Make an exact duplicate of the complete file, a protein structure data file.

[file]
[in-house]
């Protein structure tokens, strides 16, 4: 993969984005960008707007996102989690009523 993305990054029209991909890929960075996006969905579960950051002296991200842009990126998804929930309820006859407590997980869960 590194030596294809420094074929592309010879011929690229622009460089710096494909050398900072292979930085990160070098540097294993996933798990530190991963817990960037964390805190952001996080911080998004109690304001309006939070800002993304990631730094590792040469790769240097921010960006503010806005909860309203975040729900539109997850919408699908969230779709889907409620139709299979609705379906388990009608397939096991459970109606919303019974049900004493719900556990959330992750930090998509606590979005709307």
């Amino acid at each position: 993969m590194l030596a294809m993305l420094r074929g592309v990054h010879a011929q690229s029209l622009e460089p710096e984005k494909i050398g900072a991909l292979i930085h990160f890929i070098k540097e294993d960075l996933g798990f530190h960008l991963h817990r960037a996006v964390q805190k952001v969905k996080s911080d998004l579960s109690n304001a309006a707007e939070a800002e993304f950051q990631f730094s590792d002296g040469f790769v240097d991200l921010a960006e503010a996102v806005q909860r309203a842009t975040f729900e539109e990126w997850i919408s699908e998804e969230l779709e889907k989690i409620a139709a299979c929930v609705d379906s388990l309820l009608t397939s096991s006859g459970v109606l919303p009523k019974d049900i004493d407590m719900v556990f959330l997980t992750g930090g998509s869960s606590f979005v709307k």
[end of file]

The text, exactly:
[in-house]
């Protein structure tokens, strides 16, 4: 993969984005960008707007996102989690009523 993305990054029209991909890929960075996006969905579960950051002296991200842009990126998804929930309820006859407590997980869960 590194030596294809420094074929592309010879011929690229622009460089710096494909050398900072292979930085990160070098540097294993996933798990530190991963817990960037964390805190952001996080911080998004109690304001309006939070800002993304990631730094590792040469790769240097921010960006503010806005909860309203975040729900539109997850919408699908969230779709889907409620139709299979609705379906388990009608397939096991459970109606919303019974049900004493719900556990959330992750930090998509606590979005709307």
């Amino acid at each position: 993969m590194l030596a294809m993305l420094r074929g592309v990054h010879a011929q690229s029209l622009e460089p710096e984005k494909i050398g900072a991909l292979i930085h990160f890929i070098k540097e294993d960075l996933g798990f530190h960008l991963h817990r960037a996006v964390q805190k952001v969905k996080s911080d998004l579960s109690n304001a309006a707007e939070a800002e993304f950051q990631f730094s590792d002296g040469f790769v240097d991200l921010a960006e503010a996102v806005q909860r309203a842009t975040f729900e539109e990126w997850i919408s699908e998804e969230l779709e889907k989690i409620a139709a299979c929930v609705d379906s388990l309820l009608t397939s096991s006859g459970v109606l919303p009523k019974d049900i004493d407590m719900v556990f959330l997980t992750g930090g998509s869960s606590f979005v709307k």